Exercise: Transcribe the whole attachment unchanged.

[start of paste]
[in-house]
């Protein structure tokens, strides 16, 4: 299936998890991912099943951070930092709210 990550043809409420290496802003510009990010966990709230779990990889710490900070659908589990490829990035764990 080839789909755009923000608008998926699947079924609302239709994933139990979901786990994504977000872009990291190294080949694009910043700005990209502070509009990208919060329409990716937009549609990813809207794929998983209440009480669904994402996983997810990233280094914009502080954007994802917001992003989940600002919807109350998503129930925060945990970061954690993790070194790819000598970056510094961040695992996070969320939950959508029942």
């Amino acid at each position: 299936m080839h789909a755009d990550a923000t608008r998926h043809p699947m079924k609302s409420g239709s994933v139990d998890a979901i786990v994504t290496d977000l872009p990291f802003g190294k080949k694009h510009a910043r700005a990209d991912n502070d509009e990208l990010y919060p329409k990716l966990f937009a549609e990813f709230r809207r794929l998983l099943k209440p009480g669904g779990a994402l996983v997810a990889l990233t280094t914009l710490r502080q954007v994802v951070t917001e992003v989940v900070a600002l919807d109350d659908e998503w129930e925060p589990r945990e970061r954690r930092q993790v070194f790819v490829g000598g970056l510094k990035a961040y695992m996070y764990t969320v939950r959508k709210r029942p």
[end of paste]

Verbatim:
[in-house]
């Protein structure tokens, strides 16, 4: 299936998890991912099943951070930092709210 990550043809409420290496802003510009990010966990709230779990990889710490900070659908589990490829990035764990 080839789909755009923000608008998926699947079924609302239709994933139990979901786990994504977000872009990291190294080949694009910043700005990209502070509009990208919060329409990716937009549609990813809207794929998983209440009480669904994402996983997810990233280094914009502080954007994802917001992003989940600002919807109350998503129930925060945990970061954690993790070194790819000598970056510094961040695992996070969320939950959508029942």
């Amino acid at each position: 299936m080839h789909a755009d990550a923000t608008r998926h043809p699947m079924k609302s409420g239709s994933v139990d998890a979901i786990v994504t290496d977000l872009p990291f802003g190294k080949k694009h510009a910043r700005a990209d991912n502070d509009e990208l990010y919060p329409k990716l966990f937009a549609e990813f709230r809207r794929l998983l099943k209440p009480g669904g779990a994402l996983v997810a990889l990233t280094t914009l710490r502080q954007v994802v951070t917001e992003v989940v900070a600002l919807d109350d659908e998503w129930e925060p589990r945990e970061r954690r930092q993790v070194f790819v490829g000598g970056l510094k990035a961040y695992m996070y764990t969320v939950r959508k709210r029942p």